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- Subject: Re: Premake vs. CMake
- From: "Thiago Bastos" <tabastos@...>
- Date: Sun, 3 Feb 2008 11:48:23 -0300
2008/2/3, Brandon Van Every <firstname.lastname@example.org>:
Nobody has yet made a successful case that for a large project,
"fullblown" scripting languages can do things that CMake script can't.
Perhaps that case could be made, and I keep looking around for an
exemplar of it, but it hasn't been made. I think Kitware would be
receptive to the argument *if* it could be made, but nobody's been
able to make it. People keep talking about things that Kitware is
capable of addressing by improving CMake in pretty much the form it's
Please enlighten me if the following 'case' can be easily implemented with CMake.
I'm not sure, but couldn't find the necessary means by browsing the documentation.
Consider a large component-based application. Its build script has several 'build options' that enable/disable the integration of some set of components into the application.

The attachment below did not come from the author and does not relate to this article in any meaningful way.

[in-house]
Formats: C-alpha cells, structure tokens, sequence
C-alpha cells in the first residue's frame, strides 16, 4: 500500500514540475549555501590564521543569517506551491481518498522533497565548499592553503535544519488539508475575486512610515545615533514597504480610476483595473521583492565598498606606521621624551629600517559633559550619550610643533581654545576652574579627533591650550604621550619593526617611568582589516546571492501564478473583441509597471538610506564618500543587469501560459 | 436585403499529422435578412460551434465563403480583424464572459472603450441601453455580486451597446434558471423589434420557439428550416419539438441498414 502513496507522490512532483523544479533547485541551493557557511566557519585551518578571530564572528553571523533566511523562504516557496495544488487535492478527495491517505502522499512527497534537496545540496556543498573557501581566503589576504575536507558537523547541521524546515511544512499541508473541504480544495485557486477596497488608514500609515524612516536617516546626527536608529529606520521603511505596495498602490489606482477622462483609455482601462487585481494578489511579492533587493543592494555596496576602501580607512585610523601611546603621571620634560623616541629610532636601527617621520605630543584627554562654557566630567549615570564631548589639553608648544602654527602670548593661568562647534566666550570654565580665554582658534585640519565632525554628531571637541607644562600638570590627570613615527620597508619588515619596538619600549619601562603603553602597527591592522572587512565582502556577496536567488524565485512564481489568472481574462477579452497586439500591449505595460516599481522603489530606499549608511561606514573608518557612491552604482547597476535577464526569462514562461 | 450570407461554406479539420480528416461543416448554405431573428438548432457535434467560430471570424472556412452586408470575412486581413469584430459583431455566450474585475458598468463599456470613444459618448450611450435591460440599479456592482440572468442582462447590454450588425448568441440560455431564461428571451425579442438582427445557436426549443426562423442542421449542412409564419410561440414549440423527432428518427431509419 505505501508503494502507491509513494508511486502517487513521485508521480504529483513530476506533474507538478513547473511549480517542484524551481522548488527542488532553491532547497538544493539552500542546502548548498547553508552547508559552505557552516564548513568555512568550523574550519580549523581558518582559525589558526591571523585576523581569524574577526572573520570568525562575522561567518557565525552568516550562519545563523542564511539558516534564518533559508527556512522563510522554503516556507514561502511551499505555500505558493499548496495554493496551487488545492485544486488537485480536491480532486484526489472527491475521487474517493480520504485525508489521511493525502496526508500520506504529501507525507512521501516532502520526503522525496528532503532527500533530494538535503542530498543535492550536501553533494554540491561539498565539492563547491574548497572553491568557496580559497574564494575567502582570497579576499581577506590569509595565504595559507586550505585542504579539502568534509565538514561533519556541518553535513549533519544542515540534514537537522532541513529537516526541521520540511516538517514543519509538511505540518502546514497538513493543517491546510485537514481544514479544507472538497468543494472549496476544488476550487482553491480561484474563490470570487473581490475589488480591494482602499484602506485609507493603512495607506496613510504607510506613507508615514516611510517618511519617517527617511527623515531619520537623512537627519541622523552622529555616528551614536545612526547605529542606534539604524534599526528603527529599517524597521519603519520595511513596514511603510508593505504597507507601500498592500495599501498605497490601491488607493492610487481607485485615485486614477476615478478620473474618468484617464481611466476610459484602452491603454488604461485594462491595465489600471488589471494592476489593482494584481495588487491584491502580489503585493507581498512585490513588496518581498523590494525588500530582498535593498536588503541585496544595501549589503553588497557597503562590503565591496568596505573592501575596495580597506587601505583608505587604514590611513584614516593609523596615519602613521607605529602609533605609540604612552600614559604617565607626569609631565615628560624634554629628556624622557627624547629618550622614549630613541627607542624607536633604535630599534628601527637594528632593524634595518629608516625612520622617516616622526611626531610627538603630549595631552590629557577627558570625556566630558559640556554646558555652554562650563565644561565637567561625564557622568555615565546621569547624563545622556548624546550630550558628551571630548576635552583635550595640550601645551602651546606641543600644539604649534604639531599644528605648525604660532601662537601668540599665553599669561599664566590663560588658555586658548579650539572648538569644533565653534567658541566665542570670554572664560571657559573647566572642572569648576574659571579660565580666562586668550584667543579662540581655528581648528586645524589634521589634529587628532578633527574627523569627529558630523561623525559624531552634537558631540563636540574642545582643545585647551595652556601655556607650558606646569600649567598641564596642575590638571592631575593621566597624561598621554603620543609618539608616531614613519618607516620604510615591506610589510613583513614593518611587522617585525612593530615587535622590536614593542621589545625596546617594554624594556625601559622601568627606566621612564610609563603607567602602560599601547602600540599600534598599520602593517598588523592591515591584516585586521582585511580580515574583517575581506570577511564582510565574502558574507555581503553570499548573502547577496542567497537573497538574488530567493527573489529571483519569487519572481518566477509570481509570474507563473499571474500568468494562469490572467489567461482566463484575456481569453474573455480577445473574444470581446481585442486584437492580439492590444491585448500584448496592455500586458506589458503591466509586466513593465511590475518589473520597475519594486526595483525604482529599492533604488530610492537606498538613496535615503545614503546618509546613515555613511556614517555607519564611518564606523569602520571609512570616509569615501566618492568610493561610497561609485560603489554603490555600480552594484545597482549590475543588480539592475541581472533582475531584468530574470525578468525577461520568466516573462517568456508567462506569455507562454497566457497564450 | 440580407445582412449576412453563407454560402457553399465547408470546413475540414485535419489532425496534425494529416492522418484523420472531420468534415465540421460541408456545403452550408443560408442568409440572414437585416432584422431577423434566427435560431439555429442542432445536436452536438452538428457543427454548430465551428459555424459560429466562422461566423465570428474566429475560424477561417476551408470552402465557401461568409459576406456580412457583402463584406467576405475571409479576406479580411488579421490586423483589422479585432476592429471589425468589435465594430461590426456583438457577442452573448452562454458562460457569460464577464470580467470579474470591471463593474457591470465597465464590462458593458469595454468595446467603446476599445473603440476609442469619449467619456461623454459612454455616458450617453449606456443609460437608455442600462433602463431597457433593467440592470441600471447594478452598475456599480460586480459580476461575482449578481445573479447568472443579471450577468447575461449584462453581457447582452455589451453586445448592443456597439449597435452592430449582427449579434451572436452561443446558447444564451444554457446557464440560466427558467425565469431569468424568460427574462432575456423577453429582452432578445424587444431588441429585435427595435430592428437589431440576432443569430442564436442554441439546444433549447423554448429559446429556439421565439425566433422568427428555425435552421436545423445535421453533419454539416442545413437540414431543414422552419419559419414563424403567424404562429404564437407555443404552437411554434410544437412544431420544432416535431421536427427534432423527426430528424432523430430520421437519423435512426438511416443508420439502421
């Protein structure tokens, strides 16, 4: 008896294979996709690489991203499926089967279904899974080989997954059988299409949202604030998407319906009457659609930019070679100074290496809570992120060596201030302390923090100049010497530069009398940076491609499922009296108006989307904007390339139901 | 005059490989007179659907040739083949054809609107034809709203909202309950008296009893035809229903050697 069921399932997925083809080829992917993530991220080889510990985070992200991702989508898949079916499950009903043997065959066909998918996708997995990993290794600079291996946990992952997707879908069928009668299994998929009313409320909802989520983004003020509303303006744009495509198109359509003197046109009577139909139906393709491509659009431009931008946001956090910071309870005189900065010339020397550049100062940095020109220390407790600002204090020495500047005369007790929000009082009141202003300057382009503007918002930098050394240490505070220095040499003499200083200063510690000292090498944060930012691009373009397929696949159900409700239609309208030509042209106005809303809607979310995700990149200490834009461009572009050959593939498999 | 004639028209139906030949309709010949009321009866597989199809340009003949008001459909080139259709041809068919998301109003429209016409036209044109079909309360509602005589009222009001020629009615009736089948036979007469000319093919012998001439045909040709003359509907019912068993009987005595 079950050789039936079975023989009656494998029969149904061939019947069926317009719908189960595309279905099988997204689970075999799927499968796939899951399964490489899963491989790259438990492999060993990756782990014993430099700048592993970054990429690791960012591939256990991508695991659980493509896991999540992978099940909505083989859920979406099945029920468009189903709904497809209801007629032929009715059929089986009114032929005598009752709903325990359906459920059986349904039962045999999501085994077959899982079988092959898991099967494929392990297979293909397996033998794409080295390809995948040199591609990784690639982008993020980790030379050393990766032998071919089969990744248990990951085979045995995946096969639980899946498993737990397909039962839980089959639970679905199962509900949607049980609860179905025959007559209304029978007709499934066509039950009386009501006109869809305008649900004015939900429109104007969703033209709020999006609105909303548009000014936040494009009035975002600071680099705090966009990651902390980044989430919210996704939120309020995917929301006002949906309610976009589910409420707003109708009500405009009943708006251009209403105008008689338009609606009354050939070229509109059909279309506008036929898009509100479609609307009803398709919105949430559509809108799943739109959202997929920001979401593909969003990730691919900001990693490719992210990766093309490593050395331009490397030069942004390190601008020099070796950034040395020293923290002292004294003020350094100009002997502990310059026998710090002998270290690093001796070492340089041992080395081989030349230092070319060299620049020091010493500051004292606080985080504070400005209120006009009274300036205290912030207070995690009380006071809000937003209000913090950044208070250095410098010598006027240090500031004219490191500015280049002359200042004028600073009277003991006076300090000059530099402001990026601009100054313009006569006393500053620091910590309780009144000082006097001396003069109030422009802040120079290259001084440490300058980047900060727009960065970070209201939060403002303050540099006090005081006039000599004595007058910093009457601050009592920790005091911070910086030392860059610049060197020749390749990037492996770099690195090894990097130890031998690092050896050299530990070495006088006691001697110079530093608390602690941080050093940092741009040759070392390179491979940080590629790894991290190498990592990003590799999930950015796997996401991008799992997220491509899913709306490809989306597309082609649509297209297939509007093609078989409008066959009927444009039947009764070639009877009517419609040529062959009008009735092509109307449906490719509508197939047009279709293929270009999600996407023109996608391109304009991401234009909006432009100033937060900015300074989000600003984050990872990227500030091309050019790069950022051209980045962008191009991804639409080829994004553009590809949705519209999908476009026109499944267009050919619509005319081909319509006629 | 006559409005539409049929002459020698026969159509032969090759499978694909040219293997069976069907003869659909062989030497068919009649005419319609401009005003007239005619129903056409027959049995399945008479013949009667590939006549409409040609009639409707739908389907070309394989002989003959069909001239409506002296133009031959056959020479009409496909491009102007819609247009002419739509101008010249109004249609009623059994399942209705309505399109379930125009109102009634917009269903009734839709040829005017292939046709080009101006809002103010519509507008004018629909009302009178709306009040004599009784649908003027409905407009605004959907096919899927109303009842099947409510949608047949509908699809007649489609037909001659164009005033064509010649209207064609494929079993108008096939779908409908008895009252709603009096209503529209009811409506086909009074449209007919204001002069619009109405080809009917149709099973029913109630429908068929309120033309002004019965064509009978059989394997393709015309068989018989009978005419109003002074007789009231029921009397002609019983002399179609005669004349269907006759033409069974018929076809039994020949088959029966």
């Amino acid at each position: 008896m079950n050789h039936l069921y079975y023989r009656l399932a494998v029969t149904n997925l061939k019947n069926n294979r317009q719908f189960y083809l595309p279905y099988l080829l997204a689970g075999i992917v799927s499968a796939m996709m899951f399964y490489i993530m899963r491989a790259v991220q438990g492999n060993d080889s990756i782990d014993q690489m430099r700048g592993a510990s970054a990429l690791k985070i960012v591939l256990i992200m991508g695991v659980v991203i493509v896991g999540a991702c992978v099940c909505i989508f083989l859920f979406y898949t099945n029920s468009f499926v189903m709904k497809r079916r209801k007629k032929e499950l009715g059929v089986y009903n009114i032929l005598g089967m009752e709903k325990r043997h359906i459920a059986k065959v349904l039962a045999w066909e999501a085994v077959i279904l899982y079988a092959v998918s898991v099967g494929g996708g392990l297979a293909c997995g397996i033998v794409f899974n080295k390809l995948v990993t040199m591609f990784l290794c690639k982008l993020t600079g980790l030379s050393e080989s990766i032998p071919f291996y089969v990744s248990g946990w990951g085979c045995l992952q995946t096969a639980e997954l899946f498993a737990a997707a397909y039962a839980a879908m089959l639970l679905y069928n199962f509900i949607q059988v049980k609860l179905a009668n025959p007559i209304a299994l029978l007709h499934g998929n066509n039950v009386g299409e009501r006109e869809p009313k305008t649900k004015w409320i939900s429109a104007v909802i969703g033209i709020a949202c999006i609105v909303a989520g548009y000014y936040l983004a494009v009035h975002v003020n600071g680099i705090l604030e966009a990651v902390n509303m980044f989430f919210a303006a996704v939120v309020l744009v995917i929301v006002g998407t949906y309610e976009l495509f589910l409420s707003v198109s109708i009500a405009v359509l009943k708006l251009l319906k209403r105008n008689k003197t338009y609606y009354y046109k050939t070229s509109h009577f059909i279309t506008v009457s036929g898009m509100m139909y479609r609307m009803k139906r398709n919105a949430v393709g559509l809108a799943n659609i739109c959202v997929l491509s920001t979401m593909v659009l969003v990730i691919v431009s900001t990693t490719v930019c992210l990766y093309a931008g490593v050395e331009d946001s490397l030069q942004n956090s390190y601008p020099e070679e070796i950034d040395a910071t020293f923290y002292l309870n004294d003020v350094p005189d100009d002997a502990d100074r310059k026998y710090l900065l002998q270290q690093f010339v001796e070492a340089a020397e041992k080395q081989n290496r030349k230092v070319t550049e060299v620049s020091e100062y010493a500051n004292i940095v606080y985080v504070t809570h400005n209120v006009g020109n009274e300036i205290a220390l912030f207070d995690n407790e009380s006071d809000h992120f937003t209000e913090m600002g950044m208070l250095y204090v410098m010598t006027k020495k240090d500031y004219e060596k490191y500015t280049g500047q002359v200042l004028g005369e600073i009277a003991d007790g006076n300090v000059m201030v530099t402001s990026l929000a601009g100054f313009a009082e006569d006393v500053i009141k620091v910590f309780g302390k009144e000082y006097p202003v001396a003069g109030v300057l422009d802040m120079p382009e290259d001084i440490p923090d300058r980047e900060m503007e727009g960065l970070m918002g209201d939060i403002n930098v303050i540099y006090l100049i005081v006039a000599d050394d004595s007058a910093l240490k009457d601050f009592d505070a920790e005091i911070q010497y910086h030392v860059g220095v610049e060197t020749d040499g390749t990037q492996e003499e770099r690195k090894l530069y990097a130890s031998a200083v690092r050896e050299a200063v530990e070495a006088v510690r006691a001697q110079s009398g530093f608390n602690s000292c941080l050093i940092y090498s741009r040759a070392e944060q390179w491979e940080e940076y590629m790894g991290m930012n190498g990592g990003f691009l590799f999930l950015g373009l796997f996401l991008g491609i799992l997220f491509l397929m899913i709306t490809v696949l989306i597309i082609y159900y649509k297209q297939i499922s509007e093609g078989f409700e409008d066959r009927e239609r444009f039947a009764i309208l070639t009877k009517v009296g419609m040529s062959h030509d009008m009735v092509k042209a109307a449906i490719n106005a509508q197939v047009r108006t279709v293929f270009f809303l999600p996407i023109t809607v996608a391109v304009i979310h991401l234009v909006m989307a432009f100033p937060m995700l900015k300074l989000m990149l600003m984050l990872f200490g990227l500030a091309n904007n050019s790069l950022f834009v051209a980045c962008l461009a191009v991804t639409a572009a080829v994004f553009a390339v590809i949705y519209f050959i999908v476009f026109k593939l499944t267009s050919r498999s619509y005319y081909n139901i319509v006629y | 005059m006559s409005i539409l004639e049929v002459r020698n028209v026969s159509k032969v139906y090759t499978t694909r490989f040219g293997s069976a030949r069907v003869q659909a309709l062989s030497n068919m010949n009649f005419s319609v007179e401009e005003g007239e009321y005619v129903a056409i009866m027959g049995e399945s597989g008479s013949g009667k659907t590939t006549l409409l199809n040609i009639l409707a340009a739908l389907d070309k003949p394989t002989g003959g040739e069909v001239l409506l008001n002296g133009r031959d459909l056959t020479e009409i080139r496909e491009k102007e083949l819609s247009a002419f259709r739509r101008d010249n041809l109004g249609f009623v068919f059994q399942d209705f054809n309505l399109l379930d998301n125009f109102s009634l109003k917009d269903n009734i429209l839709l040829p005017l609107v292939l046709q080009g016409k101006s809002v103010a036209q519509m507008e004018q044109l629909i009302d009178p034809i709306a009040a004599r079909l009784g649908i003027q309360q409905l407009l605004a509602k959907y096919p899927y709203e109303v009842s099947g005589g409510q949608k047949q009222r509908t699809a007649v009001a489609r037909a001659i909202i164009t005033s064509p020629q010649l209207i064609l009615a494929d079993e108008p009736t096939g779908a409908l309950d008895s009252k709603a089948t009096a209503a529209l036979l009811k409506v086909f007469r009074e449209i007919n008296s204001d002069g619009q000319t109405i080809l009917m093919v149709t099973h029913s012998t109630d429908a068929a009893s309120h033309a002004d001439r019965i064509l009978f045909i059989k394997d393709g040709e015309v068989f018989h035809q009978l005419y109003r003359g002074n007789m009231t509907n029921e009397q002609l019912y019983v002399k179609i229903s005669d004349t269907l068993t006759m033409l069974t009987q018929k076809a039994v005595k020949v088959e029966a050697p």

These (more than 50) components are not distributed with the application's source code, they are rather automatically downloaded by the build script based on the build options (since there are so many optional components, only those needed components should be downloaded).
Now, for every downloaded component, the build script should run some custom tool on the IDL files that come with the component bundles, then build the application, then create a installer for the application including the components that were downloaded.
This is more or less what I've accomplished with SCons (which 'has' a 'full blown' scripting language). The advantage of 'full blown' scripting languages, if used well, is that you can extend the build tool from within an application's build script, and so you don't have to write plugins or auxiliary tools to do advanced stuff.